“We are requesting the commission open an inquiry into allegations of money laundering of Holocaust victim assets by financial organs associated with or which are agencies of the Vatican City State,” Levy wrote in a letter dated Oct. 20 to Olli Rehn, the European Union’s economic and monetary affairs commissioner. Amadeu Altafaj, Rehn’s spokesman, said in Brussels on Oct. 26 that the commission had received Levy’s letter and contacted Vatican authorities about it. Vatican spokesman Father Federico Lombardi declined to comment on Levy’s request to the commission.

—–

The Associate Press posted an article today (Oct. 30) titled “Prosecutors Doubt Vatican Money-Laundering Pledges” which about says it all. In addition to the agreement signed in December 2009:

Vatican bank officials had two meetings starting in the spring of this year with officials from the Organization for Economic Cooperation and Development to learn how to get on the “white list,” of countries that share tax information to crack down on tax havens, said Jeffrey Owens, head of tax issues at the OECD. To join the OECD’s club, the Vatican must first make a formal commitment to transparency and exchange of financial information and then take part in peer review sessions. To get on the “white list” the Vatican must enter into tax information sharing agreements with at least 12 other countries….

Vatican bank officials in recent weeks made a written commitment to the Financial Action Task Force – the Paris-based policymaking body that develops anti-money laundering and anti-terror financing legislation – to do whatever is necessary to come into compliance with its norms, a senior FATF official familiar with the negotiations told The Associated Press on Friday.

Separately, on Oct. 15, Vatican bank officials met with European Commission officials and agreed that Pope Benedict XVI would act to bring into Vatican law EU directives on money laundering that are required of euro-zone countries, said Amadeu Altafaji Tardio, spokesman for European Commissioner for Economic and Monetary Affairs Olli Rehn….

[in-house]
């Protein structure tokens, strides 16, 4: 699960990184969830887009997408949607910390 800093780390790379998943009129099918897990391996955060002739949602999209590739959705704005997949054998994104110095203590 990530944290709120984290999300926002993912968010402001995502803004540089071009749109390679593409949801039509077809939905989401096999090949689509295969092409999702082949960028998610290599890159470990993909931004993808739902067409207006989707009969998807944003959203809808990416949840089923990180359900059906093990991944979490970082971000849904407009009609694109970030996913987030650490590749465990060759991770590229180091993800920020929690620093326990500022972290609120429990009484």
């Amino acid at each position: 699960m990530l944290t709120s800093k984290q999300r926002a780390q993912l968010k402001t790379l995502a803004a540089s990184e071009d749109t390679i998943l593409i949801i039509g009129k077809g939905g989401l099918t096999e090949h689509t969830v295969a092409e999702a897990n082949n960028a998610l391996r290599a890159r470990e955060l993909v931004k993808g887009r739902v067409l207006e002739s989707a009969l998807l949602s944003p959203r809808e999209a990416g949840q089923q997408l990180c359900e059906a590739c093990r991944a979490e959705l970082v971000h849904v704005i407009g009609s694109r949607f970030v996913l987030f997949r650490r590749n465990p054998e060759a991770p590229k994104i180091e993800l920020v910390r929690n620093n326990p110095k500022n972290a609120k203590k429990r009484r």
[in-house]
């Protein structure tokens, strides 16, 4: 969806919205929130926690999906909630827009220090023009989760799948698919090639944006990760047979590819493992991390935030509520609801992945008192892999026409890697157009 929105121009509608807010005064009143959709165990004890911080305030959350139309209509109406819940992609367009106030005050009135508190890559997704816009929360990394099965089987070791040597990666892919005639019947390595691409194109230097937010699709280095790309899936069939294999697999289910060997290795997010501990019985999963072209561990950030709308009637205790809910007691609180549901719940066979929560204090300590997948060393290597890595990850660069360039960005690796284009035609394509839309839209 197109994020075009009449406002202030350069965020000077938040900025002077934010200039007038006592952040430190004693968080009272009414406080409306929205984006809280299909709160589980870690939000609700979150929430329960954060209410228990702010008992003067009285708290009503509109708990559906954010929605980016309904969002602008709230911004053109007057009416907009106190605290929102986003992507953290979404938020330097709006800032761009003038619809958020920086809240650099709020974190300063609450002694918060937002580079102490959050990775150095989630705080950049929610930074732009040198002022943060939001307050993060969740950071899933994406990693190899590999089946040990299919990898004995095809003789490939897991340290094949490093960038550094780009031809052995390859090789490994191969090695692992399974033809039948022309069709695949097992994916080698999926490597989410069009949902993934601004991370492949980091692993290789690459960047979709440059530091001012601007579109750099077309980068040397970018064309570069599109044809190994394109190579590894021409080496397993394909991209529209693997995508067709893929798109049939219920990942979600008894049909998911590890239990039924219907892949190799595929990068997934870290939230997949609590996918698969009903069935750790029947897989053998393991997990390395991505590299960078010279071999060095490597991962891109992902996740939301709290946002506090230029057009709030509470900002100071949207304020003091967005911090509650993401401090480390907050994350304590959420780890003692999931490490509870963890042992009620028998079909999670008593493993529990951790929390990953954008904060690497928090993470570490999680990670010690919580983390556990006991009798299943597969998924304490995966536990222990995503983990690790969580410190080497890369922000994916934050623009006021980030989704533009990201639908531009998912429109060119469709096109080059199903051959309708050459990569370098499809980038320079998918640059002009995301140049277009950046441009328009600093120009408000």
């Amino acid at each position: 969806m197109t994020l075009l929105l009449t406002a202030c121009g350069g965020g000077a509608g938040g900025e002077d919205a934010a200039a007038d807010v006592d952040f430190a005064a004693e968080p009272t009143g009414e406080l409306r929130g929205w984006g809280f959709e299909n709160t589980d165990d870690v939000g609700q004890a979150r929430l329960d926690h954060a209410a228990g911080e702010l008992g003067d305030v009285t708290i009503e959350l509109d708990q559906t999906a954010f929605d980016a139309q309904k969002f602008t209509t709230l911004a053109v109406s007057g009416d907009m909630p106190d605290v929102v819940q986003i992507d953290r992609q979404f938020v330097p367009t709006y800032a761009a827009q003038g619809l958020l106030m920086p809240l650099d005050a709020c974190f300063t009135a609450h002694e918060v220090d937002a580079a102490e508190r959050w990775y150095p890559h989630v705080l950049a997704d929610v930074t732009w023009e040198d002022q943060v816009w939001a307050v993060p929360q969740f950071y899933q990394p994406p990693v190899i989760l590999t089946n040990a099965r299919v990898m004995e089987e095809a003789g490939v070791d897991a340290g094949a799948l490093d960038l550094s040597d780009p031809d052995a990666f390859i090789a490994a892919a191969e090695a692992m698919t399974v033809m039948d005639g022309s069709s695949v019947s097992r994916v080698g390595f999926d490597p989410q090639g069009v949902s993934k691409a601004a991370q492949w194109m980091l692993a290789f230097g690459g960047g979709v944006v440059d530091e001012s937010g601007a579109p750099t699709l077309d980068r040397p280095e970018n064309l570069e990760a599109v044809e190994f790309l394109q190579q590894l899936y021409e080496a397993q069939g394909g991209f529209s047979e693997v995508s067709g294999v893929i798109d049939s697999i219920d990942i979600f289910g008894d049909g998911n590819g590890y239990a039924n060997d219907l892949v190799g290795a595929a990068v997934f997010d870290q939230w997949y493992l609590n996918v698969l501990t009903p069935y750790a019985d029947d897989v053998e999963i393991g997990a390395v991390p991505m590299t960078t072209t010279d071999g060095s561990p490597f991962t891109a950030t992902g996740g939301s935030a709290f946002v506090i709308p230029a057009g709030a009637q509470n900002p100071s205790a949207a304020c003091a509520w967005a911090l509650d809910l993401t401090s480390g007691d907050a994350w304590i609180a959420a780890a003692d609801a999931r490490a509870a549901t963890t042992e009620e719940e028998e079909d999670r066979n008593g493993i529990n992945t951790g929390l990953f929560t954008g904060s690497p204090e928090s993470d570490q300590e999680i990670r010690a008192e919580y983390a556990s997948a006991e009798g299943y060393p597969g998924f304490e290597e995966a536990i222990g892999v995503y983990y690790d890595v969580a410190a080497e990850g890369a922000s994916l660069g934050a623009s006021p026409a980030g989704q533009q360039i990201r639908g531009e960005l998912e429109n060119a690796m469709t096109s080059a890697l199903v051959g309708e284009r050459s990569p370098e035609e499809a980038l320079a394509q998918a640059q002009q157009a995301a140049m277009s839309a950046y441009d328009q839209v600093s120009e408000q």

Despite such efforts – which predate the seizure of the Vatican account – prosecutors have said the Vatican has done nothing concrete to comply with Italian law, to which it is subject, much less international norms to fight money laundering. In an October court document, prosecutors said such compliance “doesn’t even seem possible” given the lack of internal norms at the Vatican.

—–

While we’re on the subject of the Vatican bank and money laundering, those of you who read my article “What is the Vatican REALLY Like?” may remember the name of Fr. Brian Farrell as one of the Secretariat of State officials who met with attorney Thomas Bolan and Fr. Jacobs on one of their trips to Rome to help Martin Frankel launder his fraudulently obtained money through the IOR.

On Oct. 24, Cardinal-elect Velasio De Paolis announced the names of four advisors selected to help him “reorganize” the Legionaries of Christ and one of them is the now-Bishop Brian Farrell LC, secretary of the Pontifical Council for Promoting Christian Unity. The reorganization of the LC is being presented as solely concerned with the order’s “charism for evangelization,” but before his appointment as the new head of the LC was announced on July 9, De Paolis held the position of President of the Prefecture of Economic Affairs of the Holy See. And that, we can be sure, had nothing to do with the fact that the LC has a holding company, the Grupo Integer, with assets totaling an estimated 25 billion euros.

——-

On Oct. 26, the archbishop of Santo Domingo, Dominican Republic, Cardinal Nicolas de Jesus Lopez Rodriguez, called on the World Health Organization to send aid to Haiti to stop a recent outbreak of cholera in the country.  According to the Miami archdiocesan newspaper, “nearly half of the worldwide total collected for Haiti was raised by the Catholic Church in the United States.” Aid was also provided by international Catholic charities. What happened to all the aid sent from Catholic sources?